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Mark Hayward's City Matters: Downtown, it's all in the restaurant family

September 03. 2014 7:37PM

The early 2000s brought unmitigated success to John and Rosa Paolini, at least from a business perspective.

In 2001, the couple borrowed $250,000 from family and opened what every great American city needs — a good downtown Italian restaurant.

Manchester residents embraced Piccola Italia Ristorante. We reveled in the murals of Italy, food prepared by a genuine Italian-American from Boston, and the long waits to get a seat.

Within two years, the Paolinis had paid off their debts and had stashed $200,000 in the bank.

It came at a price. The couple worked incredibly long hours. They barely saw their twin daughters, who were not even 2 when the restaurant opened. And they fought.

Success at the family business bred the failure of a family, and the couple of 10 years divorced in 2008.

Six years later, the Paolini family tree has grown to be more like the holly bushes in my backyard, which are so entwined you can’t distinguish one from the other:

• John now owns his restaurant outright, and daughters Fabiana and Lorena are starting high school.

• The manager of Piccola, Manchester native Matt Mailloux, has fathered Rosa’s twin sons, who turn 4 in November.

• Rosa and Matt co-own XO on Elm Restaurant, just a half-block down from Piccola.

Their story is one of love that splintered, broke away and then rejoined.

“Who the heck isn’t hurt,” John said earlier this summer. “Divorce is an awful thing. Kids get affected by it, but you have to make the best of a bad thing.”

“I love him,” Rosa said as she shot a glance at her ex-husband across the table. “It doesn’t mean I’m in love with him. I won’t sleep with him.”

To cement this family even further, John is a godfather to one of Matt and Rosa’s twins and an on-call babysitter.

And Matt manages the front of Piccola, allowing John to devote his attention to executive chef duties.

“I sent him to Johnny,” Rosa quipped.

“I love him,” Matt said about John. “We love each other. I’ve got his back, he’s got mine. He’s one of my best friends in the world.”

Last month, Rosa and Matt sat down with John and his girlfriend of five years, Amy Norcia, for an hour-long interview for two reasons. One is to celebrate the pending 13th anniversary of Piccola, which is going through a $30,000 interior remodeling this summer.

The other reason is to dispel what they say are nasty rumors about the family.

I’ve certainly heard the rumor over the years — that Rosa and Matt opened XO in 2009 to flaunt their relationship, and the X in the title was a nasty dig at John.

Not true, Rosa said.

“A lot of people speculate. A lot of evil tongues,” Rosa said. “They want drama, they want destruction.” The X and O mean what they normally mean — hugs and kisses, Rosa said.

She said the breakup was not bitter. John got the restaurant, Rosa got the house. And the two have joint custody of their daughters.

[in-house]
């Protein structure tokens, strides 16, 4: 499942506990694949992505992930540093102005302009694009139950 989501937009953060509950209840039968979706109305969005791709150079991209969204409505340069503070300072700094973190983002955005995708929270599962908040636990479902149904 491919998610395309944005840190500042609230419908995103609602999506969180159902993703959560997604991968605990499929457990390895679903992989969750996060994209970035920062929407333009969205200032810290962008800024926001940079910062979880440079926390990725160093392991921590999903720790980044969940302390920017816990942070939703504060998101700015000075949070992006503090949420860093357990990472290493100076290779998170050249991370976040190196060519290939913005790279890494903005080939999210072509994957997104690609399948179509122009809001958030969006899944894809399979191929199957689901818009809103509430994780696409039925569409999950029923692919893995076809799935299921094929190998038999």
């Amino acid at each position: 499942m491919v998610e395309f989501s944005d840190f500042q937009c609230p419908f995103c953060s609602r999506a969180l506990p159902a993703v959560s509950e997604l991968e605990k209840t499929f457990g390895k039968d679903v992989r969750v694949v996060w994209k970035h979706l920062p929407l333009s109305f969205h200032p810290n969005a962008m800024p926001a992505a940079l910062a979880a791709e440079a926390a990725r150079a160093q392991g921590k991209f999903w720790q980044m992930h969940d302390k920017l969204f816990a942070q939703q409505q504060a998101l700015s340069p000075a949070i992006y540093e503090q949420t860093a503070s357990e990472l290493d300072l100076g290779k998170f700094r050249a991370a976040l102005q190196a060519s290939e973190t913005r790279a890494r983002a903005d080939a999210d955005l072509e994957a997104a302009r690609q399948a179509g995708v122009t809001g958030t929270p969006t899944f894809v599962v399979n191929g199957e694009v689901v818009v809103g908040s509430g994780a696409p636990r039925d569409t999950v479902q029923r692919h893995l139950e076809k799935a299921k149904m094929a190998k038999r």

John attributed the divorce to the stress of opening Piccola Italia and the consistent 16-hour days.

“I went through a stage when I was a monster,” John said. “We started thinking differently. When you do that, you walk down different roads.”

Matt worked as a waiter at the Taste of Europe, which Rosa and John opened in 2004 in space now occupied by XO. Rosa said Matt became her emotional protector as the marriage foundered. After the divorce, they opened XO; kisses and hugs soon followed.

“You spend so much time with somebody, you have common interests. It grows from there,” Matt said.

Matt said he and John share father responsibilities for the daughters and the twins, Trystan and Ethan.

Financially, XO’s payments are current on a controversial $35,000 loan it received from the city in June. Both restaurants bring in $1.5 million a year in sales, Matt said.

The Paolini divorce shocked many. Rosa said she is the first and only person in her family to divorce.

John, who sent his daughters to Catholic school until they started high school this week, said he is a Catholic who used to go to church. Rosa and Matt are born-again Christians.

So what to make of this?

Most everyone knows families that have broken up and remain close. We also know families that have stayed together and can’t stand each other. And this summer’s recurring drama has been the story of the Demoulas cousins, family members who breed hate so corrosive that it nearly destroyed a supermarket empire.

“That looks like a family that can’t stand each other. That won’t happen here,” John said. “What’s the bottom line? If you have family, you have everything.”

Mark Hayward’s City Matters appears Thursdays in the New Hampshire Union Leader and He can be reached at

Mark Hayward's City Matters Food Manchester

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